Your last software project didn’t go so well. You are about to start your next one and you are not sure of what to do differently. You’re sure this time things will work out better. Unless, that is, you screw it up from the very start.
Assemble Your Team
Look for the best people for your team, but make sure they can work together. Size, complexity, technology, and the nature of your project will determine the kind of skills you’ll need. No matter what, though, things will turn out best with people who can work together.
Software development is a team sport.
You don’t want to lose time because somebody’s stuck and is trying to figure it all out on his own. It is essential to work with people who know when to ask for help.
This is true not only for the software folks. Regardless of the reporting structure, your team includes,
- Product Owner
- Tech lead
- QA engineers
- UI/UX designers
- Scrum Master
- Configuration managers
Pick the person best suited for each of these roles. Not only the most skillful, but also the most committed.
The Kickoff meeting is the first time that you will fully engage with your client. It is important to officially mark the start the project. At this meeting, everybody in the team gets to know each other and discuss everybody’s role.
A typical Kickoff meeting should cover the following,
- Team introduction
- Roles and stakeholders
- Known risks and issues
- Project objectives
- Criteria for successful completion
- Business objectives
- Responsibilities of each member
- Key milestones
Make sure that everybody’s expectations are clearly lined up. Success is not just about coding, it also involves these, among others,
- Code review actors and strategy
- Version control repository
- Continuous Integration/Delivery (CI/CD) environment
- Unit testing tools and environment
- QA strategy
Make sure all involved understand what are the tasks and activities required for the success of the project (e.g., you are not done until the unit tests are written and the code passes).
You also need to put some infrastructure in place right from the start, including,
- Local environments with required tools (e.g., Eclipse, Firebug, SVN, MySQL, etc.)
- Testing, production, and database environments
If you don’t measure it, you can’t improve it. You need to collect metrics (e.g., defects density, estimated vs actual effort, etc). Put these tools in place from the start and make sure everybody knows how to use them, what to expect, etc.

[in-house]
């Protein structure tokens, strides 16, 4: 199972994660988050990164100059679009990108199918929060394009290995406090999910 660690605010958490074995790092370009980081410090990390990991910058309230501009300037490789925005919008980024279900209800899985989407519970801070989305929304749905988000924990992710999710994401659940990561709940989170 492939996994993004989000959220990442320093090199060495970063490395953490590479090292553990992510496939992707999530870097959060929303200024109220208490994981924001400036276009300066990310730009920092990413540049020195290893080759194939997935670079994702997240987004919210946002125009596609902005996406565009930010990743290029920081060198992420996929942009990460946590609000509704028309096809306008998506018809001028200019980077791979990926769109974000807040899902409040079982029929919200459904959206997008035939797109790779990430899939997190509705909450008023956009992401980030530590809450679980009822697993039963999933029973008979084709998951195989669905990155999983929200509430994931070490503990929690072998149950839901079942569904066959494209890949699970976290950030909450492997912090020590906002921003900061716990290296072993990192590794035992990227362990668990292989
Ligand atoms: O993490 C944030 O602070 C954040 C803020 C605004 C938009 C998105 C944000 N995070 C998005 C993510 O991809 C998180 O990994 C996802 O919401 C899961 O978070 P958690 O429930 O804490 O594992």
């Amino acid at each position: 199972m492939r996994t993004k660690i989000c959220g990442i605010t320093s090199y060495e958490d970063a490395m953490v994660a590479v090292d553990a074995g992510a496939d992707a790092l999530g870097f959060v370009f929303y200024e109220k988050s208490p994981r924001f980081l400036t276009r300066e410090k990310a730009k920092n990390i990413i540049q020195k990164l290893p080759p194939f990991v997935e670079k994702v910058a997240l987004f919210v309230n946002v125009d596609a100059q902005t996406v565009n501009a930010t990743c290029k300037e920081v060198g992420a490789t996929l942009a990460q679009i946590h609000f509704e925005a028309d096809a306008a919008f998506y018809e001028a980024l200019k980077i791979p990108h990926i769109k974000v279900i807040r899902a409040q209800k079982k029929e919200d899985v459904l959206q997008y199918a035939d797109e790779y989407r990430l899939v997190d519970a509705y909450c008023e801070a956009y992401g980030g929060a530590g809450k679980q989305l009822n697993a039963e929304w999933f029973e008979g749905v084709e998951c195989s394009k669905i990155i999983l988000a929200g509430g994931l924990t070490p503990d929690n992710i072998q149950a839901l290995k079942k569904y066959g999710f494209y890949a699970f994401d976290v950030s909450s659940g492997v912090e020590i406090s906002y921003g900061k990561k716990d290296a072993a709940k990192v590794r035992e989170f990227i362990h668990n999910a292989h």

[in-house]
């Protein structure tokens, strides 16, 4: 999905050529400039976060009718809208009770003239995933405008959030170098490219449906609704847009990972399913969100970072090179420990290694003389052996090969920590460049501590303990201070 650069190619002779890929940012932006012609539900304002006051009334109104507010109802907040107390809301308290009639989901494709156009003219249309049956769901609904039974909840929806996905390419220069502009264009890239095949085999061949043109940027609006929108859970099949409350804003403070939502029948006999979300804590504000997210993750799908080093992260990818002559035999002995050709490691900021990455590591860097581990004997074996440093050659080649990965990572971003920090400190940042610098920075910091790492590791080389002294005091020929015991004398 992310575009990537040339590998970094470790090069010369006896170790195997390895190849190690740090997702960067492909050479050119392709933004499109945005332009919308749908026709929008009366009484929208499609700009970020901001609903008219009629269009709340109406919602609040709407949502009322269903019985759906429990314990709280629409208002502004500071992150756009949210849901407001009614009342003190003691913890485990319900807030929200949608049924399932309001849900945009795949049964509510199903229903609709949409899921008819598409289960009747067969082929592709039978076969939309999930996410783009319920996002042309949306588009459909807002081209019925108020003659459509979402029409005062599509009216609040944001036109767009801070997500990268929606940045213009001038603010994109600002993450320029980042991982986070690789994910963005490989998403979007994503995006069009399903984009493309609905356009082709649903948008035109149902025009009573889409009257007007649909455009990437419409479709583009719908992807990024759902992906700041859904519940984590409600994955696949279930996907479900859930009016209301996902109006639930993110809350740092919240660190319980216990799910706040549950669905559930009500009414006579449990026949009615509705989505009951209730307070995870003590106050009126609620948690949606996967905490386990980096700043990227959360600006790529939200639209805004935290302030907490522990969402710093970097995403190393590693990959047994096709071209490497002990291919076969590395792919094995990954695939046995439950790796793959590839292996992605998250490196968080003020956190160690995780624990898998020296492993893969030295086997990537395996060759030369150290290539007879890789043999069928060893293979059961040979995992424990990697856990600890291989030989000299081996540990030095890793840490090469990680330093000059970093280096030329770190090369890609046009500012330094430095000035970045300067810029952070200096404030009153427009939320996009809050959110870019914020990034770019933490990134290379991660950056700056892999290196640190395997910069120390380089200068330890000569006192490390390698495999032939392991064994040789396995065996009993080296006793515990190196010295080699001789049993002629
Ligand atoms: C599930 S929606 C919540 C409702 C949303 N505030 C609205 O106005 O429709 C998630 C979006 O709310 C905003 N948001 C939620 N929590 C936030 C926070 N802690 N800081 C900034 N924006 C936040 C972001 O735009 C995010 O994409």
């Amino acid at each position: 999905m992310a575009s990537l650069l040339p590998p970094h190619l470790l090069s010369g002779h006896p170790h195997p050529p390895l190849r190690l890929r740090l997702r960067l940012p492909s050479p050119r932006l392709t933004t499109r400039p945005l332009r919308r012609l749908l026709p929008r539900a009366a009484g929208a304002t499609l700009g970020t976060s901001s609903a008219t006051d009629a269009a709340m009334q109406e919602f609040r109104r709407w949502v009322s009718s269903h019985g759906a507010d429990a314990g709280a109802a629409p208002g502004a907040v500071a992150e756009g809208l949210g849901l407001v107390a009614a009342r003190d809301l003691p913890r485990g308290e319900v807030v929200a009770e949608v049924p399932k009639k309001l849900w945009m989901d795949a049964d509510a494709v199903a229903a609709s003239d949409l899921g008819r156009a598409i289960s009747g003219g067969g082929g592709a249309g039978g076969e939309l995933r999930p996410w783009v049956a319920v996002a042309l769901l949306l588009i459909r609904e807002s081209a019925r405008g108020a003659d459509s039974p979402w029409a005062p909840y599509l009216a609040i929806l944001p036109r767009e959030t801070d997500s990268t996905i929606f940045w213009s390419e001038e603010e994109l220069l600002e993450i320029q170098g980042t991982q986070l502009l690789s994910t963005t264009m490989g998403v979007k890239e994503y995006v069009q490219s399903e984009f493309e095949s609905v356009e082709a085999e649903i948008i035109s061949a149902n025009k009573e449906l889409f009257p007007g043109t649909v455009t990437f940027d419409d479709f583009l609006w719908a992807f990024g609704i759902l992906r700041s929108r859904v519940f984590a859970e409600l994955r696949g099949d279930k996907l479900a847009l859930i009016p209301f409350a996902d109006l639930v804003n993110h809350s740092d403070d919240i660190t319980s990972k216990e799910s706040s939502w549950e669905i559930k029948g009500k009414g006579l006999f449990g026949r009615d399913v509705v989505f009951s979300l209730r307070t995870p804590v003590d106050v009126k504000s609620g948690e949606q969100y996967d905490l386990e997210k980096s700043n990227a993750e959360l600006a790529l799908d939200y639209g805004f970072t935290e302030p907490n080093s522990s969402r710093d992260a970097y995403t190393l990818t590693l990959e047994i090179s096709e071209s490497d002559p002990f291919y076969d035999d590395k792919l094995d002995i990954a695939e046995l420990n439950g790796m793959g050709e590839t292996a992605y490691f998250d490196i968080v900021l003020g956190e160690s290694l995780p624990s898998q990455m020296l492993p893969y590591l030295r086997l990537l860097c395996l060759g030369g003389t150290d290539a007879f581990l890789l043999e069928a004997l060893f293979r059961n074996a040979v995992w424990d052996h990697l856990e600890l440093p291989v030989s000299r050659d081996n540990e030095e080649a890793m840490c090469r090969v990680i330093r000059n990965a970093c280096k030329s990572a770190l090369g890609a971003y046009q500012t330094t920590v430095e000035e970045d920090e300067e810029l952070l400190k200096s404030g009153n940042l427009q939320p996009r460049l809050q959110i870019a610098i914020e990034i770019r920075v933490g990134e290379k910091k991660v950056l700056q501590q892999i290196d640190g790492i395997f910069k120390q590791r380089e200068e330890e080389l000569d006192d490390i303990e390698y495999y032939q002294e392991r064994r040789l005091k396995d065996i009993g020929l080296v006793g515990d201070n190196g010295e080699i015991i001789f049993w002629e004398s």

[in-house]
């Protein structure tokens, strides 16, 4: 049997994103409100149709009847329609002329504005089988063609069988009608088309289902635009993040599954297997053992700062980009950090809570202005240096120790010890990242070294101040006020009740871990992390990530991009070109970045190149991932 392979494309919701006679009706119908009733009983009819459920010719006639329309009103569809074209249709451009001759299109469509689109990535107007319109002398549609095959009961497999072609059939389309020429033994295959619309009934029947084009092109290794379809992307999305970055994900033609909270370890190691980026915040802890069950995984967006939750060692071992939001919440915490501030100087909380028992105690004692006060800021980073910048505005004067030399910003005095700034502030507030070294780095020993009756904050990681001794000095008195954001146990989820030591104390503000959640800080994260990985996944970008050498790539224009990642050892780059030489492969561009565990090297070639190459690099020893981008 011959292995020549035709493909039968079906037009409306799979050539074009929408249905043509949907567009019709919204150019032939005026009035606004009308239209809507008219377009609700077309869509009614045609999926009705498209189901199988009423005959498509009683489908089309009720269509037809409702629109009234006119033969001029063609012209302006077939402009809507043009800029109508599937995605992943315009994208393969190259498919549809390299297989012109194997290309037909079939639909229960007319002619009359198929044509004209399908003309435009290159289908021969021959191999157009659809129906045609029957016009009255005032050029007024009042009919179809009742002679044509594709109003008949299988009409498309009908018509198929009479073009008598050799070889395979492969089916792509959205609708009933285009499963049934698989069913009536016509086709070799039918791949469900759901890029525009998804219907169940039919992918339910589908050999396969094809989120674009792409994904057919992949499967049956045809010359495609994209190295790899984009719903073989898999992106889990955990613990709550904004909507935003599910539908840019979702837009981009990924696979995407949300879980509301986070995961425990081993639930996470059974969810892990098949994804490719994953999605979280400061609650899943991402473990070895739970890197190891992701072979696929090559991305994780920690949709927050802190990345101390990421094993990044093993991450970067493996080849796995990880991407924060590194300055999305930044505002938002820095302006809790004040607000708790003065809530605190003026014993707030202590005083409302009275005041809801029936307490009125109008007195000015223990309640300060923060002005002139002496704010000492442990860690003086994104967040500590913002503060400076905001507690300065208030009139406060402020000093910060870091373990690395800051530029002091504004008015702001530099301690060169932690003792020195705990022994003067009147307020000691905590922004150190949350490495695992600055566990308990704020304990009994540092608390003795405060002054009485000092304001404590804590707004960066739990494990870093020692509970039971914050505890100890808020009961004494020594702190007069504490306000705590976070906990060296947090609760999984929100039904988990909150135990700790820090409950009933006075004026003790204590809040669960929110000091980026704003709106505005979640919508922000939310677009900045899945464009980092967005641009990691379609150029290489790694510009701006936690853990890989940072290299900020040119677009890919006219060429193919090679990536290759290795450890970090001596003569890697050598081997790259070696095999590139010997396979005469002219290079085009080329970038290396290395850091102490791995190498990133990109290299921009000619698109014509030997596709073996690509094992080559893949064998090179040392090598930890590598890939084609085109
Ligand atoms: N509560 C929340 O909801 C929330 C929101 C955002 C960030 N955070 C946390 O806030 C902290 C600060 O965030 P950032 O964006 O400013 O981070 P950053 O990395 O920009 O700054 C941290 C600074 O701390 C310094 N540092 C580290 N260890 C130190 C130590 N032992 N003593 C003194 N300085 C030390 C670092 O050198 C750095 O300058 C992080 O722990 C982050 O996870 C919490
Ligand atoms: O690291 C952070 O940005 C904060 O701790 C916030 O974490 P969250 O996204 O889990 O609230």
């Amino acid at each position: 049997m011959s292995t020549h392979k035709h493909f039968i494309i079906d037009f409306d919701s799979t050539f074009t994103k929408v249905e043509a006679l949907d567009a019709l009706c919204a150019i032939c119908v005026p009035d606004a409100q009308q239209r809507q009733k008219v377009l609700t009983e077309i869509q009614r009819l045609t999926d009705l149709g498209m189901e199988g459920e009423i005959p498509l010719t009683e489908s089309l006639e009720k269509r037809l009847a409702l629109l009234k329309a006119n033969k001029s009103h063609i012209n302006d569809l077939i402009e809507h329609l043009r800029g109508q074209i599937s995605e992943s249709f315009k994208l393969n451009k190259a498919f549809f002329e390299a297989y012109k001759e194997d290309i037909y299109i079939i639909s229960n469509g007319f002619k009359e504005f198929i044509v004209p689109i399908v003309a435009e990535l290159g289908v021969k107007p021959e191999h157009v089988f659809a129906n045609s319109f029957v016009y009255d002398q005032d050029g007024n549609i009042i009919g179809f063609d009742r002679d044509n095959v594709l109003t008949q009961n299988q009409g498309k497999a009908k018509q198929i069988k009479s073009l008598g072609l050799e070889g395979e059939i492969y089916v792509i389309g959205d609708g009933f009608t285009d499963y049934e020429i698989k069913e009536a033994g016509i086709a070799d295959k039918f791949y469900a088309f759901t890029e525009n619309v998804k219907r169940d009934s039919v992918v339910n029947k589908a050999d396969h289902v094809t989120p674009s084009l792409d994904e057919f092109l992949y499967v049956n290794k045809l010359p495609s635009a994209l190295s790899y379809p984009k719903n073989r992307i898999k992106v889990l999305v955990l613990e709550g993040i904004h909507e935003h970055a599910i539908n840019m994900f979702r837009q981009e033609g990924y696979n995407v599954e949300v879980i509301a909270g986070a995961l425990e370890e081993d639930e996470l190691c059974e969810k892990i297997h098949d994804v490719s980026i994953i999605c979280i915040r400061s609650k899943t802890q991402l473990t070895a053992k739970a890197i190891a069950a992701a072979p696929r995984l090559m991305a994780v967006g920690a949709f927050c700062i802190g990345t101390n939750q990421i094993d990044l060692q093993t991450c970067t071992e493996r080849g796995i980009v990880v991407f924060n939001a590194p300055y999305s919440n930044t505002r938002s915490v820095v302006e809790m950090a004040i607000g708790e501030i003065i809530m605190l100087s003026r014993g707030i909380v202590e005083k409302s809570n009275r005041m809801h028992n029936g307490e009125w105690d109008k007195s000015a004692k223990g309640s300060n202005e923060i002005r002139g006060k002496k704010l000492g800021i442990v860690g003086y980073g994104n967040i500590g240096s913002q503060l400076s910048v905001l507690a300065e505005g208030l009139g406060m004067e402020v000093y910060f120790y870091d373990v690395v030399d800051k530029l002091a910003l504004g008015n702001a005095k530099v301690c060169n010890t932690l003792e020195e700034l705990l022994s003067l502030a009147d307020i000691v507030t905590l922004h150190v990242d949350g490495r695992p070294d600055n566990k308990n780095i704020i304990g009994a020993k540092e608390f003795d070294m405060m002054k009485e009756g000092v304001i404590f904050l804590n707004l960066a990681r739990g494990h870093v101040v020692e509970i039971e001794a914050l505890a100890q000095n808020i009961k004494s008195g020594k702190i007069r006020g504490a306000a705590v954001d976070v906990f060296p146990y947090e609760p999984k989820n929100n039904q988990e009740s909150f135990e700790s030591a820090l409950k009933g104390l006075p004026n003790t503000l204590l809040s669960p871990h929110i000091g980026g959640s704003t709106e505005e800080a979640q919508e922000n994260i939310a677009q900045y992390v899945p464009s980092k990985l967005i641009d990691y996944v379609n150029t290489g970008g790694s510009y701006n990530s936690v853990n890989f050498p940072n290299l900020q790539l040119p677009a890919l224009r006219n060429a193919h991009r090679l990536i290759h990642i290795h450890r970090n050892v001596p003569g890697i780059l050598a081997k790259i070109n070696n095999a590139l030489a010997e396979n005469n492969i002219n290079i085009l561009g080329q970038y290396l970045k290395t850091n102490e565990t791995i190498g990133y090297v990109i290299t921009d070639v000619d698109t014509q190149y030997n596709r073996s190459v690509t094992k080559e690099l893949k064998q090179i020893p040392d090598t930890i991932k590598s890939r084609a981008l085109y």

People who have no experience working in a Continuous Integration/Delivery (CI/CD) environment will significantly underestimate tasks at the beginning. It might take them more than a couple of Sprints to figure things out. Leverage the experience of the other people in your team to help them adjust more quickly and painlessly.
Use better tools, too. For example, your team can use Planning Poker to help the folks who are new to Agile adapt faster.
For more information, see 10 Steps to Making Better Estimates.
Start Your Engines!
- Sprint planning—this is a commitment driven planning session where the team clarify requirements, make estimates and decide what features will be completed during the Sprint.
- Product Backlog—Make sure that the Product Owner involves everybody in the team in putting together the Product Backlog. This will enable the team to move faster than if they are constantly surprised by new Stories they don’t understand.
- Pick a fixed time for your daily Standups and insist that everybody shows up on time. Keep it short and to the point. When questions come up, have them offline.
- Make sure your team makes accurate estimates, including architecture, design, coding (with unit tests), code reviews, and QA testing.
- Plan to automate as much as possible of your Continuous Integration/Delivery system.
- Your QA team plays an important role here. They’ll save everybody’s butt more often than not.
Ready to Succeed form the Start
You are going to be pressured to “start coding” right away. Don’t give in to it. Think of the pressure (and abuse) you and your team are going to be under if things go south. The last thing anybody in your team wants is to have to play hero in order to save a project gone off kilter.
The work you do at the start of your project will pretty much determine how well you will meet your goals. Perhaps more importantly, your team will be happier with the results and with each other.